The bariatric procedures can be as simple as gastric banding or more advanced and complicated techniques, such as biliopancreatic diversion or ileal transposition. More recently Roux-en-Y gastric bypass (RYGB) and sleeve gastrectomy (SG) have gained popularity because of their better results in terms of weight loss and type 2 diabetes mellitus (T2DM) control . A recent meta-analysis conducted by Parikh et al. found the mean expected weight loss (EWL) at one year post laparoscopic sleeve gastrectomy (LSG) to be 56.7% and 70.1% at three years following LSG . The technical simplicity along with smaller mean operative time, the absence of enteric anastomosis and less complication rate are all the reasons for the popularity of LSG, and reliable data is available on the positive effect of overall survival and quality of life of morbidly obese patients . The learning curve for LSG is also shorter as compared to gastric bypass and other procedures which makes it easier for young surgeons to master the technique .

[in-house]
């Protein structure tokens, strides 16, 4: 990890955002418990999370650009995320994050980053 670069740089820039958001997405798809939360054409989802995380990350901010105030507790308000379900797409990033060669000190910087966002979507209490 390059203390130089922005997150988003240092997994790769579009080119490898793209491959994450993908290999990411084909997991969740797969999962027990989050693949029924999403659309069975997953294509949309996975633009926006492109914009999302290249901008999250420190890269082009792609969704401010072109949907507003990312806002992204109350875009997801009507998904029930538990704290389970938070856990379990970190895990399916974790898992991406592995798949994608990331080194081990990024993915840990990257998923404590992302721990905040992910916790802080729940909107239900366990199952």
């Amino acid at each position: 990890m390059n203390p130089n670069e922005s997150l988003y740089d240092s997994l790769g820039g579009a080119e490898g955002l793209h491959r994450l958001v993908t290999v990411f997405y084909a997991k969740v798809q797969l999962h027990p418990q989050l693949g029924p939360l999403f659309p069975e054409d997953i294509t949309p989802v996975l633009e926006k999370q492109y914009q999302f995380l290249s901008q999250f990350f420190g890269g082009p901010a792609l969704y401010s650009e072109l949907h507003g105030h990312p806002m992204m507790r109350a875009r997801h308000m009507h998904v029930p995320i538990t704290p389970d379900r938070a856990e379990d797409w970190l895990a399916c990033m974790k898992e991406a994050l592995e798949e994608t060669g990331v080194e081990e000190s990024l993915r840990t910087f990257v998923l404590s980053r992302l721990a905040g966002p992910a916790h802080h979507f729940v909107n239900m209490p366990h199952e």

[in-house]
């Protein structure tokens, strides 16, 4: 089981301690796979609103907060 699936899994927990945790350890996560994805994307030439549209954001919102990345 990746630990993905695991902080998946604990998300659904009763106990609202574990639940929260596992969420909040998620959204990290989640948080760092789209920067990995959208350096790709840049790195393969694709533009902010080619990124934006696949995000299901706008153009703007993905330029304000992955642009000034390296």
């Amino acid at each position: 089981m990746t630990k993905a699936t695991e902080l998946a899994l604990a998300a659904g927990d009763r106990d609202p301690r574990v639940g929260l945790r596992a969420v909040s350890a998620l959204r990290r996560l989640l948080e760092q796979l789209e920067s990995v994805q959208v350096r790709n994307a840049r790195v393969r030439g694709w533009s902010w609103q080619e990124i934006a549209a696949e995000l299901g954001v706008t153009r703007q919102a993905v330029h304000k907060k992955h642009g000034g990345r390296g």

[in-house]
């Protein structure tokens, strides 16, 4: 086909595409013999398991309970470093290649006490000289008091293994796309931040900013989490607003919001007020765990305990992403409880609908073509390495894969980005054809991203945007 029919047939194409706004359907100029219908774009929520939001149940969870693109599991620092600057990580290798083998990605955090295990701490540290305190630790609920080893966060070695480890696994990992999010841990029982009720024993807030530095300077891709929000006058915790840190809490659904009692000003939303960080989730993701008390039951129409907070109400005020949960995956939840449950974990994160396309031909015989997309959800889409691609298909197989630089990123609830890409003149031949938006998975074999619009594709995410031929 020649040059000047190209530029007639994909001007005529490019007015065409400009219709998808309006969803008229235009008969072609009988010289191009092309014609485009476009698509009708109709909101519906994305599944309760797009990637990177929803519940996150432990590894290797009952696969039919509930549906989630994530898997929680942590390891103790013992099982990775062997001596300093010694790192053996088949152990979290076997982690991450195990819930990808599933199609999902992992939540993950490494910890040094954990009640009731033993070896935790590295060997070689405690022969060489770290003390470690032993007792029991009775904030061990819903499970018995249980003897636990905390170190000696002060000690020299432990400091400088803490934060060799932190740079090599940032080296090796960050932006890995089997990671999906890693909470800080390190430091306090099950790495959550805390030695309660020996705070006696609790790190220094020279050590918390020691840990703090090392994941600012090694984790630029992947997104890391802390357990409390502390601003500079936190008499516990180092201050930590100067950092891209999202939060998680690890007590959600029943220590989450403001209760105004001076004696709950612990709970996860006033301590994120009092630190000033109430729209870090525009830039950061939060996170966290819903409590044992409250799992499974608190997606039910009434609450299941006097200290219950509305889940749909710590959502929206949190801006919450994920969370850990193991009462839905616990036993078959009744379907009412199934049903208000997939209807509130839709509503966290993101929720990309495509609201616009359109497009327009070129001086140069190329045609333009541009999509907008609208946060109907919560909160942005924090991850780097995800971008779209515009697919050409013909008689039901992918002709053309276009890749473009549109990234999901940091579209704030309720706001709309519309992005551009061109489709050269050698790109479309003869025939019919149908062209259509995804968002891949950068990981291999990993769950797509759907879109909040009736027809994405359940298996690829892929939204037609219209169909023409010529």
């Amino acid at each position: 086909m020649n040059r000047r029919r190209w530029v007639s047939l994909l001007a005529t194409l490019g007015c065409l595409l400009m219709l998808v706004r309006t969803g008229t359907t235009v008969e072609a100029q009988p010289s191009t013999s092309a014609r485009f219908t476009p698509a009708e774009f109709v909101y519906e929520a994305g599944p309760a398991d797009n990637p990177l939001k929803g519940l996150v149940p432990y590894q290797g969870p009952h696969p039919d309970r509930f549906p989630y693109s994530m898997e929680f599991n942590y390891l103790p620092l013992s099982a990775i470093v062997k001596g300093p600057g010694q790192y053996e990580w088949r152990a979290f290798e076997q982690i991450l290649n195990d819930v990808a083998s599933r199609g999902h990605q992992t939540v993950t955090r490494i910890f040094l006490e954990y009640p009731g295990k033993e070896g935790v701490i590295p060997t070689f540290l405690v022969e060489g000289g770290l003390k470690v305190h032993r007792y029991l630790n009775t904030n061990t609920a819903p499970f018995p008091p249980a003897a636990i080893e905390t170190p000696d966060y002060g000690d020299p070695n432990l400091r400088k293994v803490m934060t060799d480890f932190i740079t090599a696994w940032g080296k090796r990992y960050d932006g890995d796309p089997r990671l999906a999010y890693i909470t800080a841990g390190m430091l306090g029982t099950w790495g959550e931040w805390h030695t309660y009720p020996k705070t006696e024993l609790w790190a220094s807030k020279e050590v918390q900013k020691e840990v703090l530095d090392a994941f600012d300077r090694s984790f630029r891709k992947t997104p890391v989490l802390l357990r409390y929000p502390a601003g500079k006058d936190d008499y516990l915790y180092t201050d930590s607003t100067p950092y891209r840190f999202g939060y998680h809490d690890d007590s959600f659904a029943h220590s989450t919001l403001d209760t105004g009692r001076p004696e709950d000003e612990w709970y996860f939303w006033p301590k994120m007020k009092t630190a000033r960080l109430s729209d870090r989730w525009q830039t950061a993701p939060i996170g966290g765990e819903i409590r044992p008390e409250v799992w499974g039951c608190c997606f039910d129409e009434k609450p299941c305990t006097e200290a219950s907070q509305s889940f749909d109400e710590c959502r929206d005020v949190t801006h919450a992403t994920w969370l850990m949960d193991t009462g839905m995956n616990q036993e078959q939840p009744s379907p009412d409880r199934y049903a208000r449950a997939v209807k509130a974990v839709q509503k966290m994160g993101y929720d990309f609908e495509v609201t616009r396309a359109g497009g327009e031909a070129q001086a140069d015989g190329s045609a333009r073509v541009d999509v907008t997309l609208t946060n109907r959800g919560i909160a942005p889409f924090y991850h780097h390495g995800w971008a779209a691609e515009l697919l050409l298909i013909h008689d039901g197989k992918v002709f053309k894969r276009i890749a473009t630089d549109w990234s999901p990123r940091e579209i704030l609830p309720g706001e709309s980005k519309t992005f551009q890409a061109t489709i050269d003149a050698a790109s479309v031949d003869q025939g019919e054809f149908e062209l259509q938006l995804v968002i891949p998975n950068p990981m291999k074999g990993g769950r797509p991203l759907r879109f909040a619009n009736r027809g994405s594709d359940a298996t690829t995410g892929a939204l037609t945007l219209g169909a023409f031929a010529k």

Sleeve gastrectomy is generally considered less invasive than RYGB surgery . However, the risk of staple line leak and bleeding still remains one of its challenging complications. Leak rate has been reported in a retrospective review of 4888 patients to be 7% with the mean risk being 2.6% . Despite the fact that there are a large number of studies assessing various methods of making the staple line secure, there is till date no consensus on which technique is best for reducing the risk of leak. These intra-operative techniques include over-sewing the staple line, using absorbable or non-absorbable suturing material, omental wrap, and fibrin glues and so forth .